Other Small Alaska Steam

There are a couple of other small steam locomotives on display along the route of the Alaska Railroad, although you’ll have to go almost all the way to Anchorage to find them. Off the main line and not far from Wasilla, you’ll find Premier Coal Company No. 5, a three-foot-gauge 0-4-0T, adjacent to the repurposed Palmer station. The Alaska Railroad’s tracks are still in place at Palmer, although the branch is now only served as far as a gravel mine for freight and as far as the State Fairgrounds at the new South Palmer station for passenger trains. No. 5 was built by Baldwin in 1910, one of three sister locomotives purchased for the construction of the Alaska Railroad.
Premier Coal Company No. 5; Palmer, Alaska; September 22, 2013
In Anchorage you’ll find a standard gauge 0-4-0T on display directly in front of the Alaska Railroad’s depot. This locomotive was built by Davenport in 1907 as a narrow gauge 0-4-0T for the Panama Canal Commission where it worked as No. 802. In 1917 the Alaska Engineering Commission (the predecessor to the Alaska Railroad) received surplus locomotives from Panama and No. 802 became No. 6, working on the construction of the ARR. In 1930 it was converted to standard gauge to serve as the Anchorage shop switcher. Upon retirement in 1947 it was made the “honorary No. 1” and used for special occasions until being placed on its current display pedestal in 1952.
Alaska Railroad "No. 1"; Anchorage, Alaska; September 20, 2013

Friday, July 25, 2014

Random Ramblings - A Bad Place For Trees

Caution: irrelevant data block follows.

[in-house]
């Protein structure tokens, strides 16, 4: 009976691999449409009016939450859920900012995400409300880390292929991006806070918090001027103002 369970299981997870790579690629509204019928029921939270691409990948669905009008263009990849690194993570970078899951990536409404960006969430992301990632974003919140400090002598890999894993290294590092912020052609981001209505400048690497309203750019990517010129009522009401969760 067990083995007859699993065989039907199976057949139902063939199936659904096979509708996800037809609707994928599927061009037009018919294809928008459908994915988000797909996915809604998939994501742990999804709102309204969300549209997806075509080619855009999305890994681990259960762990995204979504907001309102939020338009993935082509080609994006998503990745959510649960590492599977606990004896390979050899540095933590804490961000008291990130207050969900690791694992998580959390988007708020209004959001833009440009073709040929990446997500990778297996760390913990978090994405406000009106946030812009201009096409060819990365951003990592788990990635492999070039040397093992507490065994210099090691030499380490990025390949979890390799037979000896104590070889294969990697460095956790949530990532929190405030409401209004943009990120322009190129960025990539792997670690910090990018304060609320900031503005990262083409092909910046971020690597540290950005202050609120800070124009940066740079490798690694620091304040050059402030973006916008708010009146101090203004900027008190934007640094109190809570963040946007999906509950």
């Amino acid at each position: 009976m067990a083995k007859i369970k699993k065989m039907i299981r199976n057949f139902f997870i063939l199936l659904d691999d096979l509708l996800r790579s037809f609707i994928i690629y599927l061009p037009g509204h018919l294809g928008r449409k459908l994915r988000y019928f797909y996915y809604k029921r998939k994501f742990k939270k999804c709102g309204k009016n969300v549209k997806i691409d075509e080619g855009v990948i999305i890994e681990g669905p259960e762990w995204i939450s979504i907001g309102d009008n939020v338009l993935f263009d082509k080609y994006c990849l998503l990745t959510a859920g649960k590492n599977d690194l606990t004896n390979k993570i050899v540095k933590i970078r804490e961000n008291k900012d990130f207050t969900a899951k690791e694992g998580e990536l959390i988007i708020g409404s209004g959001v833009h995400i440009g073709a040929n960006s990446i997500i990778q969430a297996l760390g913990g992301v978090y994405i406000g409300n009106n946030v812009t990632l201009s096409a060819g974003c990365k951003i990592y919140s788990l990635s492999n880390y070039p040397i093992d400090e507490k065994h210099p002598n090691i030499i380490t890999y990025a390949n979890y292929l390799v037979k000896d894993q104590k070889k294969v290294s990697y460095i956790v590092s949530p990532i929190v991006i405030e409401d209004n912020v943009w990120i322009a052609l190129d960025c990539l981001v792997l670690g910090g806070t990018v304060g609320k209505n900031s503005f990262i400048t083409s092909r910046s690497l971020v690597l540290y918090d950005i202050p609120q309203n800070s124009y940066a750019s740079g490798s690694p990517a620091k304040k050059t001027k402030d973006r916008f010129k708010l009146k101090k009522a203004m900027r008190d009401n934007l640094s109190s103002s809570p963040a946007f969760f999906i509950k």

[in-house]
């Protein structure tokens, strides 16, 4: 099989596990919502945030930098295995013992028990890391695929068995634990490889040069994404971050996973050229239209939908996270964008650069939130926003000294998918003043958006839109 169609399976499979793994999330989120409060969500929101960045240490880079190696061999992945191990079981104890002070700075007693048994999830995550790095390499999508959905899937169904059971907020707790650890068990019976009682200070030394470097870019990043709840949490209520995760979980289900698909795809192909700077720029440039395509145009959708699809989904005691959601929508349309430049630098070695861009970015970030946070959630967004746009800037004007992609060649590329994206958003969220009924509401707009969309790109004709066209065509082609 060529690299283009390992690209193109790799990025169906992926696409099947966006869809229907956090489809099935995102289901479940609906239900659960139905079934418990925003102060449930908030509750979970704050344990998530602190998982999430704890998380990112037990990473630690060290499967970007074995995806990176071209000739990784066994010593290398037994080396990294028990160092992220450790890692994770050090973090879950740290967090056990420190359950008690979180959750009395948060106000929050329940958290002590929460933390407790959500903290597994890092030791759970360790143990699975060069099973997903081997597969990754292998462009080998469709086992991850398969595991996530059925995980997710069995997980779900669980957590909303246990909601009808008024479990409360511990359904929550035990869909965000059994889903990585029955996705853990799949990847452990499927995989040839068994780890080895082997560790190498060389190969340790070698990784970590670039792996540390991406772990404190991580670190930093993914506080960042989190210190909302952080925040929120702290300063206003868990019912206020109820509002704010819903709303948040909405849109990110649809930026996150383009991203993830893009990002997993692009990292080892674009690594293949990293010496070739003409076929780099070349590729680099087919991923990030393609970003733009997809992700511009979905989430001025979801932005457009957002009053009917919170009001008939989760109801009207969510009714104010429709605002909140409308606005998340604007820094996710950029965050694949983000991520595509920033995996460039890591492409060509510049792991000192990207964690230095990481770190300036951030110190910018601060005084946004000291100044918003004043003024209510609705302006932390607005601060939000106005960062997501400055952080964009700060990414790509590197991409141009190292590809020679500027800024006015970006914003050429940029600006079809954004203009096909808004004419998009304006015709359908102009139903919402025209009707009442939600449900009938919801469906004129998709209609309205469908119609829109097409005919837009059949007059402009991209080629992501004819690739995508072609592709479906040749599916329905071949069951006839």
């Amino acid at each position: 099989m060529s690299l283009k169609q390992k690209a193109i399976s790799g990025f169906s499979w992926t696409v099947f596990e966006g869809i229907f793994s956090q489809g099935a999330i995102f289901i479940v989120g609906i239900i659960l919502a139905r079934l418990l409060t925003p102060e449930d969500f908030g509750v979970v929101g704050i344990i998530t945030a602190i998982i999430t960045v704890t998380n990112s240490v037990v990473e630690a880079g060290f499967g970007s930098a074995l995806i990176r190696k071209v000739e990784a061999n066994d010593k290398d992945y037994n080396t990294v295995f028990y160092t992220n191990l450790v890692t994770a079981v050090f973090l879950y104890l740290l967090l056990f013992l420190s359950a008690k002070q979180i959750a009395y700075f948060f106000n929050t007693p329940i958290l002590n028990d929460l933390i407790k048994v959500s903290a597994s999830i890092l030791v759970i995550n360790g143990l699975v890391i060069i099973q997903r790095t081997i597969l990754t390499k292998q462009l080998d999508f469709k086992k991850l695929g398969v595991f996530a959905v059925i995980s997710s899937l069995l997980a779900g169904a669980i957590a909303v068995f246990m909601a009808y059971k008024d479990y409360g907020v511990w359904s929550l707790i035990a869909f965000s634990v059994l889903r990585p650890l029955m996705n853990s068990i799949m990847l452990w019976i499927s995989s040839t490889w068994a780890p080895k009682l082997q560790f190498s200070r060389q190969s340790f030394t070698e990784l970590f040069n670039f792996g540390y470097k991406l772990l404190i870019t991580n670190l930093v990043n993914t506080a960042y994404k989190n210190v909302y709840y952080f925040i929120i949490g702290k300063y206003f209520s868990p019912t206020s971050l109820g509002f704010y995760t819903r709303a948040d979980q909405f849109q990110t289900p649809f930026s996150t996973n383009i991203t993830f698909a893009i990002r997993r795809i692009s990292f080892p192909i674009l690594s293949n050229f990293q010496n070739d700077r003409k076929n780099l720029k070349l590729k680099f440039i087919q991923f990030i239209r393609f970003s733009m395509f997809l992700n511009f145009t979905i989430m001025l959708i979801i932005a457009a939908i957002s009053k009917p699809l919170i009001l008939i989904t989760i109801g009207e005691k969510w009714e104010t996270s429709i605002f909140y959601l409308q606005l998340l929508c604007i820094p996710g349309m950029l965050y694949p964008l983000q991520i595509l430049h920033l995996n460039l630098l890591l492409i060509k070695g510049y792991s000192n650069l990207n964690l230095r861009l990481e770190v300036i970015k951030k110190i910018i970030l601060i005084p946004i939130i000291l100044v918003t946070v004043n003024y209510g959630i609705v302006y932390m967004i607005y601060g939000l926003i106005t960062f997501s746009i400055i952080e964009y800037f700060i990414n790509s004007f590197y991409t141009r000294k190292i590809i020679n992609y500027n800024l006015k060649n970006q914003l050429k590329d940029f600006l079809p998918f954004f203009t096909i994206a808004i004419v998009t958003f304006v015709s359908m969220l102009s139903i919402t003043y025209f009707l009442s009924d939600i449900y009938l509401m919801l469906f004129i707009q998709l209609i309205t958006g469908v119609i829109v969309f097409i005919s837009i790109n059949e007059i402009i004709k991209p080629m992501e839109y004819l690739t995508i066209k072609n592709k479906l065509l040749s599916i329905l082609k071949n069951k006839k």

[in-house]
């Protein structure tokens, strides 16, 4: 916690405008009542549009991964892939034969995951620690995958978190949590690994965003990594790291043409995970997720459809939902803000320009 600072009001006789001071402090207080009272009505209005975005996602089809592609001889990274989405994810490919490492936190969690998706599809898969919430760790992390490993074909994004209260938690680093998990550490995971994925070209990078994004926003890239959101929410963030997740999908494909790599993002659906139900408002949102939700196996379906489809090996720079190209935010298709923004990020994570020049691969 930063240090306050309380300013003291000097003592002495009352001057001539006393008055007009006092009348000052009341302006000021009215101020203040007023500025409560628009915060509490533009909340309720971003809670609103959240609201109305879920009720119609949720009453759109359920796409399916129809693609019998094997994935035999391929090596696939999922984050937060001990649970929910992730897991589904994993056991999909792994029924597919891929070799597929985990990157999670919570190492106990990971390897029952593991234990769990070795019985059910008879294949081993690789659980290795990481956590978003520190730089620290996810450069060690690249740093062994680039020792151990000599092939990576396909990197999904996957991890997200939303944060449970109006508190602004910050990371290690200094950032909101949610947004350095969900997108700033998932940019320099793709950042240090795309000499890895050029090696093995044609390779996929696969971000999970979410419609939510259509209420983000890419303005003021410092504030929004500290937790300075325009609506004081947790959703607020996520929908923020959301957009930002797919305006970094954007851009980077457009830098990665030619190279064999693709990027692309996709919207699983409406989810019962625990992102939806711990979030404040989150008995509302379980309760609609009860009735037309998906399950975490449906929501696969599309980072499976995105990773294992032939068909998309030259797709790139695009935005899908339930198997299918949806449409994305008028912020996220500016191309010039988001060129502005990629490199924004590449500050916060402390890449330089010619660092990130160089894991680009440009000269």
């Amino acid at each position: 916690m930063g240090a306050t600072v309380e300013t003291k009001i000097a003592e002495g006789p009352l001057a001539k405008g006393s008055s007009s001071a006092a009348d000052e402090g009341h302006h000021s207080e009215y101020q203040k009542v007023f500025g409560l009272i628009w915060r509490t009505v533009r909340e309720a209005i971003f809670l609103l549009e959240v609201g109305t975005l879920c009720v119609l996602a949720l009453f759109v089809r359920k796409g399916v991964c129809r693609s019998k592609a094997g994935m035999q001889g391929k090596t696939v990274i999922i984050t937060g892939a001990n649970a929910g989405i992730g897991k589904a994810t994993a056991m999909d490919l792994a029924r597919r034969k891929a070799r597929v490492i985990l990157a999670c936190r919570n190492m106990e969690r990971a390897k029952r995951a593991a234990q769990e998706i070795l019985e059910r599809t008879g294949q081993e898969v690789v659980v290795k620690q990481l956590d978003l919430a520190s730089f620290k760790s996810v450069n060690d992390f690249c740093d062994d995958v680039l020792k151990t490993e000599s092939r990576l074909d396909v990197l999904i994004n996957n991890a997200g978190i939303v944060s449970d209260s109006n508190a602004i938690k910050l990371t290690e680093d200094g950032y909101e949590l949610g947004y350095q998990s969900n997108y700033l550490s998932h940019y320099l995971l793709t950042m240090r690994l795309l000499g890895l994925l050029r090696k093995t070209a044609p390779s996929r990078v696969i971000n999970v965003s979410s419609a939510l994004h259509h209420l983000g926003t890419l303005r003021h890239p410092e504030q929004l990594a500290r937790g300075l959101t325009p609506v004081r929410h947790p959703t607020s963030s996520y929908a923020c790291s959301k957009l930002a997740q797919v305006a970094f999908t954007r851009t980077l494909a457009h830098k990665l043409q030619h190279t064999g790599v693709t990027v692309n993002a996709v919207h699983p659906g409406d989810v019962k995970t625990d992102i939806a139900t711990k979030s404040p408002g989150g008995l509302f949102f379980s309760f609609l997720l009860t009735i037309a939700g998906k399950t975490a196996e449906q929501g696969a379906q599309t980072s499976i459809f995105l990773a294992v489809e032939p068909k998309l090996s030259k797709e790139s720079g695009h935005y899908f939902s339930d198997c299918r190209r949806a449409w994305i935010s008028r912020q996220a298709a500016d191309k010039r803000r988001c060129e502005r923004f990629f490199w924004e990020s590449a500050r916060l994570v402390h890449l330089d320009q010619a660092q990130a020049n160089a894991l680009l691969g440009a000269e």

Union Pacific; Tobin, Calif.; March 12, 2007
Ah, yes. Green trees add to a nice scenic photo. Trees between you and your subject can be distracting, but as long as the trees are behind the train, everything is good. or is it?

Sometimes you have bad tree placement that makes it appear the tree is attached to the train. In the photo above, taken along the former Western Pacific in California's Feather River Canyon, you have to wonder how that tree got tied to the cab and how did it make it through the bridge.

Perhaps even more bizarre is the train below on the Cedar Rapids & Iowa City pulling a National Railway Historical Society convention trip. You can tell by the way the tree mounted on the slug unit is bending in the wind that the train is traveling very fast. We won't mention the extra light attached to the cab roof of the lead locomotive...
Cedar Rapids & Iowa City; Oakdale, Iowa; June 22, 2012
So the next time you're out shooting, remember that trees in front of the train aren't the only problem.

Wednesday, July 23, 2014

The Diamonds At Marion

CSX Transportation; Mario, Ohio; May 19, 2014
This is the third and last installment of our current series on busy railroad junctions in Ohio. In previous posts we spent a night at Crossroads Park in Deshler and visited the abandoned tower at Leipsic. Today we stop in at the town of Marion.

The center of the action is Marion's Union Station, located where two north-south lines cross an east-west line. From the east, the Erie and Cleveland, Cincinnati, Chicago & St. Louis ("Big Four," a New York Central subsidiary) shared tracks across the diamonds. The Erie and Big Four split after the diamonds continuing west. Today only a stub of the Erie remains to the west, while CSX uses the Big Four. The easternmost of the north-south lines is the former Pennsylvania Railroad and is now used by Norfolk Southern. The westernmost north-south line is the former Hocking Valley, now used by CSX. Union Station sits south of the Big Four with platforms for all three lines.